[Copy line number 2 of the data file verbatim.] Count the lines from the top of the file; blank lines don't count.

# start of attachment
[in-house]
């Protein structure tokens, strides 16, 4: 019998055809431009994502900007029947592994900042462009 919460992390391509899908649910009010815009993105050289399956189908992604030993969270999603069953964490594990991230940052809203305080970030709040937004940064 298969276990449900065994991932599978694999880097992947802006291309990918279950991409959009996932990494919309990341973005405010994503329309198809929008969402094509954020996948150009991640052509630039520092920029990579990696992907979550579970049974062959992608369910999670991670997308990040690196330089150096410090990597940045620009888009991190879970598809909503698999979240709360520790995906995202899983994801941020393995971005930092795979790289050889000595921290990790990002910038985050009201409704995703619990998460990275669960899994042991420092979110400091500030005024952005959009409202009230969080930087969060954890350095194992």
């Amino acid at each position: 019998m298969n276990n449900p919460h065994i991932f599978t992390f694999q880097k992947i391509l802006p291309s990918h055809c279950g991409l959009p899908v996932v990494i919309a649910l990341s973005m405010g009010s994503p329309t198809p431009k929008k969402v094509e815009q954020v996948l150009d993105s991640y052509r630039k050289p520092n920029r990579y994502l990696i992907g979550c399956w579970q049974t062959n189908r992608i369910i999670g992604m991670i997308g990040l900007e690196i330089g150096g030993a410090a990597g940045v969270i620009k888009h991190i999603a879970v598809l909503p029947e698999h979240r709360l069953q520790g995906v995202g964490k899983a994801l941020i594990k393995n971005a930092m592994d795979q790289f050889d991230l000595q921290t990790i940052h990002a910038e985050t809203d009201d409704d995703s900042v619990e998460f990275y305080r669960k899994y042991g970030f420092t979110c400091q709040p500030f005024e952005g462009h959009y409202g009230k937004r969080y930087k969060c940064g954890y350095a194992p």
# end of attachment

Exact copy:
């Protein structure tokens, strides 16, 4: 019998055809431009994502900007029947592994900042462009 919460992390391509899908649910009010815009993105050289399956189908992604030993969270999603069953964490594990991230940052809203305080970030709040937004940064 298969276990449900065994991932599978694999880097992947802006291309990918279950991409959009996932990494919309990341973005405010994503329309198809929008969402094509954020996948150009991640052509630039520092920029990579990696992907979550579970049974062959992608369910999670991670997308990040690196330089150096410090990597940045620009888009991190879970598809909503698999979240709360520790995906995202899983994801941020393995971005930092795979790289050889000595921290990790990002910038985050009201409704995703619990998460990275669960899994042991420092979110400091500030005024952005959009409202009230969080930087969060954890350095194992």